Officer-worn body cameras have the potential to increase transparency and improve trust between law enforcement agencies and the communities they serve by making it easier to hold officers accountable if they use excessive force or violate people’s rights.
But these cameras can’t do that on their own. They need strong policies to guide their use. Without them, these tools can instead be used to surveil or target communities of color and provide little or no benefit to the public.
Last night the Raleigh Police Department released a revised policy detailing how Raleigh officers will use body-worn cameras. Over the past several months, the ACLU-NC has worked with PACT (the Police Accountability Community TaskForce) and other community members to make important recommendations to the policy. While the final policy includes some positive improvements, it still includes serious barriers to true accountability and transparency. Our three main concerns are:
- The policy allows officers to view the body camera footage before filing an initial written report or statement. We believe this is a poor investigative practice and leads to bias or even lying in reporting, not to mention undermining the overall goal of officer accountability.
- The policy does not provide enough details of how officers will be disciplined, if at all, if they violate this policy.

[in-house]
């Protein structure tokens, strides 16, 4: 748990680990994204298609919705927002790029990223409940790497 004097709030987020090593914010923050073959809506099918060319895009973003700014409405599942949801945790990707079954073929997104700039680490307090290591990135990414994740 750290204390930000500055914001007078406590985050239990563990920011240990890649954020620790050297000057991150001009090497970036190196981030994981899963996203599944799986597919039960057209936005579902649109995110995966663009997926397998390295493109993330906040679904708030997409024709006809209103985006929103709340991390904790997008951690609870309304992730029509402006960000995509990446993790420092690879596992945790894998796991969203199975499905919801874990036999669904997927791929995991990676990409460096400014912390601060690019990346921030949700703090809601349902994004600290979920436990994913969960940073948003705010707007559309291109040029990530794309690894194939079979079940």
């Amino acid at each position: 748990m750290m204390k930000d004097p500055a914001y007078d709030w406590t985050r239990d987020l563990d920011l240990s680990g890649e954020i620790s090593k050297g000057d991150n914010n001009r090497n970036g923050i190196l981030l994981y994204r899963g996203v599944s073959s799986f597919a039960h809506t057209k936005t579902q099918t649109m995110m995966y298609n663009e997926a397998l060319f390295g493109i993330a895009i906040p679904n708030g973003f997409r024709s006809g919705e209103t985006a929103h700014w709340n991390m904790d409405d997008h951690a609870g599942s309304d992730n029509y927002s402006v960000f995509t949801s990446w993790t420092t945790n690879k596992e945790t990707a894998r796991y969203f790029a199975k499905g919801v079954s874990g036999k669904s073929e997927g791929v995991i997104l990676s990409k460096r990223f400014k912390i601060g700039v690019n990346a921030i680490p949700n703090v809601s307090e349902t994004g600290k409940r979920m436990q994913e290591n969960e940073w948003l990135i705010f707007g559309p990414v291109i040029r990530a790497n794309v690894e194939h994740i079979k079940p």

- If a person recorded by a body camera wishes to see the footage, the policy requires them to turn in their “request for disclosure” forms in person, at one specific police station—making it harder for people to actually exercise their right to view the footage if they cannot take time off of work or do not have transportation to get to the station during business hours.
It is also worth noting that copies of the policy have not been provided to community members, nor is it available online. This is a significant change in the police department of North Carolina’s second biggest city, and every resident should have the opportunity to review it.
On Thursday, December 21, the Raleigh Police Department will hold the last public information meeting about the policy. On January 2, the Raleigh City Council will vote to authorize the execution of the body-worn camera program.
We along with PACT believe that the City Council should not move forward in authorizing the program if these changes are not made. Without policies that ensure transparency and accountability, this technology will become a tool that does not serve the interest of the community.
Take action by contacting your City Council representative. Ask them to vote “No” on funding for body cameras without an adequate policy in place.